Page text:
- Acting with a “corrupt purpose” includes offering, promising, or providing something of value to a foreign official, directly or indirectly, to improperly influence the foreign official in order to obtain, retain, or direct business, or to secure any improper business advantage.
Note that the FCPA may be violated even if:
- the effort does not work out (e.g., something of value is given for a license that is denied, or the offer to provide something of value is rejected by the foreign official);
- the activity is not tied to a foreign government directly; or
- the attempt to improperly influence is carried out through a third party (even if you did not have direct knowledge of the third party’s actions, but there is reason to conclude you should have known about it).
See examples and red flags below for things to look out for concerning FCPA compliance when involved in any international activity.
Reducing the Risk That Acts May Be Viewed as Having a Corrupt Purpose
When hosting a foreign official, it may be appropriate to pay for the official’s reasonable lodging and dining expenses, so long as these payments are not being done to improperly influence the foreign official. (Activities such as giving a lavish meal or a gift that does not have a Berklee connection—e.g., tickets to the Grammys—or providing benefits to family members of an official—e.g., travel costs—may not be considered reasonable and, therefore, may be more likely to be construed as having a corrupt purpose.)
It's important to note that the FCPA applies to any and all "things of value," including gifts. Whether giving a gift may be seen as a violation of the FCPA requires a factual analysis of the circumstances under which the gift is given. It is prudent to check with your supervisor and appropriate college offices before giving gifts to persons who might be considered foreign officials.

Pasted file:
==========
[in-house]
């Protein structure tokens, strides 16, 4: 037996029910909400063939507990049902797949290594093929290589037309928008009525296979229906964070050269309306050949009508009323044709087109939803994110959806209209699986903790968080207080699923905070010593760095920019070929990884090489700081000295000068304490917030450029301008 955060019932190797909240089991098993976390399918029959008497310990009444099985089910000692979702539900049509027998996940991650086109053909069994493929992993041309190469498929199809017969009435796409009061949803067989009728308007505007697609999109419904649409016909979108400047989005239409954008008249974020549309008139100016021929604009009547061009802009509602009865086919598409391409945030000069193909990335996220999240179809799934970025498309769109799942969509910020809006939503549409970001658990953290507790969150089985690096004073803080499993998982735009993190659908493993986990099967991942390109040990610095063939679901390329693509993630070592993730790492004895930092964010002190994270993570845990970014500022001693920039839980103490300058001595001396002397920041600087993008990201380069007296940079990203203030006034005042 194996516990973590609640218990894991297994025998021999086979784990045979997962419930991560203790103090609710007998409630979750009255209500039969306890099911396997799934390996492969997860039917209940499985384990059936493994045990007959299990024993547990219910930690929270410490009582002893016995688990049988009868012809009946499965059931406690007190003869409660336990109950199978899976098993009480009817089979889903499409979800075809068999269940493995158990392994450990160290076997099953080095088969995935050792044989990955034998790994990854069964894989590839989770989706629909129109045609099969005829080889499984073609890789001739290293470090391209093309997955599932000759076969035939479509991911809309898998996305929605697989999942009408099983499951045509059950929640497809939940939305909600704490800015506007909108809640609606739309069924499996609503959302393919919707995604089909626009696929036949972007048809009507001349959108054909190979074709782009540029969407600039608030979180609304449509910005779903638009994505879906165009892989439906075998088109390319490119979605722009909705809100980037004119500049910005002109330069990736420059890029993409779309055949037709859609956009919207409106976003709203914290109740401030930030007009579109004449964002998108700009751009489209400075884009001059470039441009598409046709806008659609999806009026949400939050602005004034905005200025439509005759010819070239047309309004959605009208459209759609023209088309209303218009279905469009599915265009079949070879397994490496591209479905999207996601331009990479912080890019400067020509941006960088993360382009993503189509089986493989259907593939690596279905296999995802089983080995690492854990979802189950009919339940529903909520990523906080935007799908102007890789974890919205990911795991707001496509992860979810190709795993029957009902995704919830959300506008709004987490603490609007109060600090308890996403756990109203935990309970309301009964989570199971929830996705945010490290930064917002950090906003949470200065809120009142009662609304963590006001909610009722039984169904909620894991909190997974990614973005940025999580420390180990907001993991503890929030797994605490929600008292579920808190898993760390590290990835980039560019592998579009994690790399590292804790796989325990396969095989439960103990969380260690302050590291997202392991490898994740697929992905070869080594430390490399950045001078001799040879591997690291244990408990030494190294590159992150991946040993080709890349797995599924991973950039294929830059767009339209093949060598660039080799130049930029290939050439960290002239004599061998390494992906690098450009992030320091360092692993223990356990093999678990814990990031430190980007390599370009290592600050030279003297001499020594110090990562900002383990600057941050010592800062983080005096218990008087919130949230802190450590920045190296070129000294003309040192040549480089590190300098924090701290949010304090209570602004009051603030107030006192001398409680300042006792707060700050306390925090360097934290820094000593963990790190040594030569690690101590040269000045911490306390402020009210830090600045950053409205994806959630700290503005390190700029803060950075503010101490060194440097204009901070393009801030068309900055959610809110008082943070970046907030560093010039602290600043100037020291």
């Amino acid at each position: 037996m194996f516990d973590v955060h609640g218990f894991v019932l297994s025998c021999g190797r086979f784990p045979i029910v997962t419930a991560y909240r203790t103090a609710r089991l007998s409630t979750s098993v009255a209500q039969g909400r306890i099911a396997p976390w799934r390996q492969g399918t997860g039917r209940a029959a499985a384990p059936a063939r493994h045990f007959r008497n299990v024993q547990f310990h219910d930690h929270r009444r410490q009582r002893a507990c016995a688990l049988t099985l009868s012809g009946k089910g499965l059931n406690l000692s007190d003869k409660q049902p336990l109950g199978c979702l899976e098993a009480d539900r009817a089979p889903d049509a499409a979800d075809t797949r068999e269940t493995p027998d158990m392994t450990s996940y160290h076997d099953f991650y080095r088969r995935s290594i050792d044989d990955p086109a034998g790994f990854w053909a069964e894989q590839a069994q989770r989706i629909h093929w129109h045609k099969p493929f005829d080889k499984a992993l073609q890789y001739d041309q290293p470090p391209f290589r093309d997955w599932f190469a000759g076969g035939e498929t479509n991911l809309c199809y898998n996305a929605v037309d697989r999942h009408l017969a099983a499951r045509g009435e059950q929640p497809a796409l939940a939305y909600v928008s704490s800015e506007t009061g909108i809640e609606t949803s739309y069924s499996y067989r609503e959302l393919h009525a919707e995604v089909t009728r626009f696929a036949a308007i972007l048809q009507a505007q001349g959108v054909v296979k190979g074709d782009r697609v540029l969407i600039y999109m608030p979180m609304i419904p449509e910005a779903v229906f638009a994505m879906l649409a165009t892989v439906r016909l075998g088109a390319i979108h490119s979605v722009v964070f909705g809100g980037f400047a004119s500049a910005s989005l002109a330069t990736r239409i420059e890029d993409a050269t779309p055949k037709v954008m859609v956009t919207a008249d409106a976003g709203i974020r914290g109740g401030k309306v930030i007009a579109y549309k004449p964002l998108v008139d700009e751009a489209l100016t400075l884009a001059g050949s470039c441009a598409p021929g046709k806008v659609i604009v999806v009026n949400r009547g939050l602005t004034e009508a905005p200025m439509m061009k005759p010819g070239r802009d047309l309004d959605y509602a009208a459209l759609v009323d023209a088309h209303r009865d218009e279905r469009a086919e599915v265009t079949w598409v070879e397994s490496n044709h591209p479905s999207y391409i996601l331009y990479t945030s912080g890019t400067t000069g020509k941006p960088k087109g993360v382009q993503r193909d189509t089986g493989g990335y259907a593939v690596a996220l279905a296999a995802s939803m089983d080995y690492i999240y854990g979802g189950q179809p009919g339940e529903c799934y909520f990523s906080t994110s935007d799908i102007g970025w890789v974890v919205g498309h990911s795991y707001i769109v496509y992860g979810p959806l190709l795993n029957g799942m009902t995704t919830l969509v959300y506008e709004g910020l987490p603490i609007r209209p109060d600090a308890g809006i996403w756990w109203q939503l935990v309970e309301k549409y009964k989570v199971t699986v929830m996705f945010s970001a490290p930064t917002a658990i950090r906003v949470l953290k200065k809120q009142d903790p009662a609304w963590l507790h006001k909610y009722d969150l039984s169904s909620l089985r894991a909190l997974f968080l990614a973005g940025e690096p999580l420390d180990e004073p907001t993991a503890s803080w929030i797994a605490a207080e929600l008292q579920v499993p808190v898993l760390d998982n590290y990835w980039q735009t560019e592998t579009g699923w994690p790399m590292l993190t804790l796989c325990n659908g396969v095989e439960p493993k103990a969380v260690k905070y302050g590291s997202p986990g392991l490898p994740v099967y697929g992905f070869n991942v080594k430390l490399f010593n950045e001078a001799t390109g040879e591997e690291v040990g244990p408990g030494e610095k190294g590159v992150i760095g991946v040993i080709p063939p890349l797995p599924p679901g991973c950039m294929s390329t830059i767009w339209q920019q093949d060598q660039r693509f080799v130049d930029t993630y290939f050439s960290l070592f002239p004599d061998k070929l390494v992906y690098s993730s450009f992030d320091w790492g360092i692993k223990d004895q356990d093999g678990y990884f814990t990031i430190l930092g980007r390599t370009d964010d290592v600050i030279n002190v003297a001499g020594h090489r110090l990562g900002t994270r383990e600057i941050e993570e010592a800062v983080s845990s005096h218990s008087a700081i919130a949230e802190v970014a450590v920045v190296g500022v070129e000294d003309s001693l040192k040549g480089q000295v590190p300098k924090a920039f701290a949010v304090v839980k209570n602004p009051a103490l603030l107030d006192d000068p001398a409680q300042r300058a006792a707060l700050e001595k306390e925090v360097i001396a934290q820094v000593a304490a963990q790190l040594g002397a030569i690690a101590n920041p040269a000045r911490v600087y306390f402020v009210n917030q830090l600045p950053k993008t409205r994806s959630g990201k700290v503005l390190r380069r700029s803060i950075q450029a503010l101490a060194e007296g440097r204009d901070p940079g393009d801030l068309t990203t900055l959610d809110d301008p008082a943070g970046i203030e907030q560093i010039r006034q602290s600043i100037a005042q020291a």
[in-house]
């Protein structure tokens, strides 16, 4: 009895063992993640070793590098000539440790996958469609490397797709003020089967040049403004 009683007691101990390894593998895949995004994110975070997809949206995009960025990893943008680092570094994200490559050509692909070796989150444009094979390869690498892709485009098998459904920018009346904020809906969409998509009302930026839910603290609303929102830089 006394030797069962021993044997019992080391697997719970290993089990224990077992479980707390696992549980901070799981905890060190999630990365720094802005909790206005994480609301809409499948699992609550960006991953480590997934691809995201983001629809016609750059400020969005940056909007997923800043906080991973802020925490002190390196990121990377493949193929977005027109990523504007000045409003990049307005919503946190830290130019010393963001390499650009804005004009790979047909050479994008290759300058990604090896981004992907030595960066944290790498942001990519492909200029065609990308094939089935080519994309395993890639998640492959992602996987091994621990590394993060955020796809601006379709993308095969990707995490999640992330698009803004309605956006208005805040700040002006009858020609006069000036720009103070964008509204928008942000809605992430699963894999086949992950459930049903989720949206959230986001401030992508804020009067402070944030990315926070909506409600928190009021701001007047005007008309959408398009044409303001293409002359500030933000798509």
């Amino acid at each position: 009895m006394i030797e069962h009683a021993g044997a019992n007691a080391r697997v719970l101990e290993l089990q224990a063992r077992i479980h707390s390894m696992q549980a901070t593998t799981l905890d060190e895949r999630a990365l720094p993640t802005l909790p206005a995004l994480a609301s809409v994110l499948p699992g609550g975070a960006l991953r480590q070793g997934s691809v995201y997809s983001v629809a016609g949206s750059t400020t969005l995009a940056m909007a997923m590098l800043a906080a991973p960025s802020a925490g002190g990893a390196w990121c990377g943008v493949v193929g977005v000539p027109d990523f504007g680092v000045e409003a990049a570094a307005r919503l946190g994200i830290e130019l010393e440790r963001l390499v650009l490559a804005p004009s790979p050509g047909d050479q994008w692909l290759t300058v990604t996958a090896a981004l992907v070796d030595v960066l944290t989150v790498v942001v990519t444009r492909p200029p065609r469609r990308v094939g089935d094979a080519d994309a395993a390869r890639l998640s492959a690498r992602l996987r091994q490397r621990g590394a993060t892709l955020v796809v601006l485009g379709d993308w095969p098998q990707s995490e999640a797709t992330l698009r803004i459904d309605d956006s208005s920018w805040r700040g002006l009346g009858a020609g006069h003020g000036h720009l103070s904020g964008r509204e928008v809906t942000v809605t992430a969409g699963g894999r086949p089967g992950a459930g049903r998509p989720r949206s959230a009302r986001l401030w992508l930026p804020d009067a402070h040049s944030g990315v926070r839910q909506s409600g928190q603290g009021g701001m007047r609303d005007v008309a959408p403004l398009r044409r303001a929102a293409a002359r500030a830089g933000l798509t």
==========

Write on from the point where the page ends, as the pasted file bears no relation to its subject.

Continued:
Certain Payments to Foreign Officials That Do Fall outside the FCPA
There are certain limited situations where payments to foreign officials may be acceptable under the FCPA. One of those exceptions is referred to as “facilitation payments”; these are payments to a foreign official for purposes of facilitating, expediting, or securing the performance of routine government action. For example, it may not be a violation of the FCPA to make a payment to a foreign official to expedite the granting of a permit or license that you are otherwise entitled to receive. These payments are for nondiscretionary, ministerial government actions. In addition, payment to a foreign official may be acceptable when it is necessary to prevent imminent personal injury or harm—for instance, if a colleague requires emergency medical care and a payment will expedite the dispatch of an ambulance. Extreme caution should be used when determining whether a payment fits within these exceptions, and you should consult with your supervisor and the general counsel.
Penalties for Violating the FCPA
The penalties for FCPA violations are stiff, and enforcement activity by the U.S. government is on the rise. Individuals who violate the FCPA’s anti-bribery provisions face penalties up to a $100,000 fine per violation, and up to a five-year prison sentence per violation. Note that wherever the government pursues criminal charges, it may seek additional fines under the Alternative Fines Act (AFA). Accordingly, pursuant to the AFA, all criminal fines imposed under the FCPA may be increased to twice the improper gain obtained, or twice the loss incurred by another person.
You need help locating performance space for a teaching program and auditions in Country X. In the course of a conversation with a colleague from that country, he recommends you hire Company Y. To assess whether there is any risk in this scenario, consider these questions:
- Does your colleague qualify as a foreign official?
- Does he work for a foreign state-owned institution or company; serve as an advisor to a ministry, government agency, or government official; or otherwise qualify under the FCPA’s definition of a foreign official?